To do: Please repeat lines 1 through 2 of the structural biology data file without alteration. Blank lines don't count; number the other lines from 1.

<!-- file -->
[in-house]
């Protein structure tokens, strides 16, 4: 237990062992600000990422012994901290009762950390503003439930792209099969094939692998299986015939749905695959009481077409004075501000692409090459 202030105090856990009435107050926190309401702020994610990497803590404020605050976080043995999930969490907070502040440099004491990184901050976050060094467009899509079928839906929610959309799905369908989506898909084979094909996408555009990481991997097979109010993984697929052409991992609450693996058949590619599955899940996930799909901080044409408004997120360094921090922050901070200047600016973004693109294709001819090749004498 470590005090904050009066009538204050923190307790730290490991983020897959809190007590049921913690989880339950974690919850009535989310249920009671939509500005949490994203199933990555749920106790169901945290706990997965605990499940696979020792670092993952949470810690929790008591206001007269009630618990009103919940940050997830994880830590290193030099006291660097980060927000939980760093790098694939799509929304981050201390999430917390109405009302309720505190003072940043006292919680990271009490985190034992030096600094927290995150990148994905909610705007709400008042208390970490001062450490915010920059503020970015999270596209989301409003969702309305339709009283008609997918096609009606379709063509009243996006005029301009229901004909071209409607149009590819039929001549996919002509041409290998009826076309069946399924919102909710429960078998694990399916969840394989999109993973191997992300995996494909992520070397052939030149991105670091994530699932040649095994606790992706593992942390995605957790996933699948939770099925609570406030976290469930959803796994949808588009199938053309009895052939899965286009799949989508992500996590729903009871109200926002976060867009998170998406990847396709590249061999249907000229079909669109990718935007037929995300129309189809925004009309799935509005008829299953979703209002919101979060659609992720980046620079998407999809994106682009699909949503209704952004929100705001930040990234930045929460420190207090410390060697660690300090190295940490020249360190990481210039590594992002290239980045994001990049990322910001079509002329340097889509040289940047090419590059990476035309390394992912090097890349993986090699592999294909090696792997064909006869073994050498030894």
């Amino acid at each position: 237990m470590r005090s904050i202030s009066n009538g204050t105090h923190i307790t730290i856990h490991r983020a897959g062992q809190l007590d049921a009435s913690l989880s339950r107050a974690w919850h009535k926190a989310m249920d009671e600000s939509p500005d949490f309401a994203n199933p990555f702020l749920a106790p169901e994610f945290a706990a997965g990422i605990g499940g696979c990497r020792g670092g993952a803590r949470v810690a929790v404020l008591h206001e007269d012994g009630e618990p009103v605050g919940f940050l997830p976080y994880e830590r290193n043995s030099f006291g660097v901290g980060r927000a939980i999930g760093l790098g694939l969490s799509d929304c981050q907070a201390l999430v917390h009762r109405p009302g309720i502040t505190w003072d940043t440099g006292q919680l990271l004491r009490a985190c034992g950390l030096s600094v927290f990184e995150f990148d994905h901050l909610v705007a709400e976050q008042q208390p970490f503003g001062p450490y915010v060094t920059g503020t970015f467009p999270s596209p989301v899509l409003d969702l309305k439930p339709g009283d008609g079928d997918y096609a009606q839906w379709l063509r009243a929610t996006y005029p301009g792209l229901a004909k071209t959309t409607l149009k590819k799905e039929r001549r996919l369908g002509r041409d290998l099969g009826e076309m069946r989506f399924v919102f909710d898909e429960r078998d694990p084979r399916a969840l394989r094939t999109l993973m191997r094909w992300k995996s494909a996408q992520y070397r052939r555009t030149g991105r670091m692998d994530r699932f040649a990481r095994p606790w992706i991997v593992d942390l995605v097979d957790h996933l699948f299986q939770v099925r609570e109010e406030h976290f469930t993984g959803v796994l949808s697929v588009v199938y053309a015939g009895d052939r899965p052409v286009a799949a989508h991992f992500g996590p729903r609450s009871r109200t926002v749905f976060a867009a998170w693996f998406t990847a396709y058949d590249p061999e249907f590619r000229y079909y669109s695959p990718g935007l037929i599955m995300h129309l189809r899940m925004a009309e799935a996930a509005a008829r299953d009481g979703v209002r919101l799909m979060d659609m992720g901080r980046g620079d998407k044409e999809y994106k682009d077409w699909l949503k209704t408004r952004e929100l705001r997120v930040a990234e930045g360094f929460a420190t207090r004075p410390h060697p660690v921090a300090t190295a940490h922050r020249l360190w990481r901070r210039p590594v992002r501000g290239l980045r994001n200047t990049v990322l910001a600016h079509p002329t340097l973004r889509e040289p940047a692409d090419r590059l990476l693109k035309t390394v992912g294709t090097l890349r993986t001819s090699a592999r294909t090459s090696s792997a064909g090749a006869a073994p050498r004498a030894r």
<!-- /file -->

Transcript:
[in-house]
């Protein structure tokens, strides 16, 4: 237990062992600000990422012994901290009762950390503003439930792209099969094939692998299986015939749905695959009481077409004075501000692409090459 202030105090856990009435107050926190309401702020994610990497803590404020605050976080043995999930969490907070502040440099004491990184901050976050060094467009899509079928839906929610959309799905369908989506898909084979094909996408555009990481991997097979109010993984697929052409991992609450693996058949590619599955899940996930799909901080044409408004997120360094921090922050901070200047600016973004693109294709001819090749004498 470590005090904050009066009538204050923190307790730290490991983020897959809190007590049921913690989880339950974690919850009535989310249920009671939509500005949490994203199933990555749920106790169901945290706990997965605990499940696979020792670092993952949470810690929790008591206001007269009630618990009103919940940050997830994880830590290193030099006291660097980060927000939980760093790098694939799509929304981050201390999430917390109405009302309720505190003072940043006292919680990271009490985190034992030096600094927290995150990148994905909610705007709400008042208390970490001062450490915010920059503020970015999270596209989301409003969702309305339709009283008609997918096609009606379709063509009243996006005029301009229901004909071209409607149009590819039929001549996919002509041409290998009826076309069946399924919102909710429960078998694990399916969840394989999109993973191997992300995996494909992520070397052939030149991105670091994530699932040649095994606790992706593992942390995605957790996933699948939770099925609570406030976290469930959803796994949808588009199938053309009895052939899965286009799949989508992500996590729903009871109200926002976060867009998170998406990847396709590249061999249907000229079909669109990718935007037929995300129309189809925004009309799935509005008829299953979703209002919101979060659609992720980046620079998407999809994106682009699909949503209704952004929100705001930040990234930045929460420190207090410390060697660690300090190295940490020249360190990481210039590594992002290239980045994001990049990322910001079509002329340097889509040289940047090419590059990476035309390394992912090097890349993986090699592999294909090696792997064909006869073994050498030894």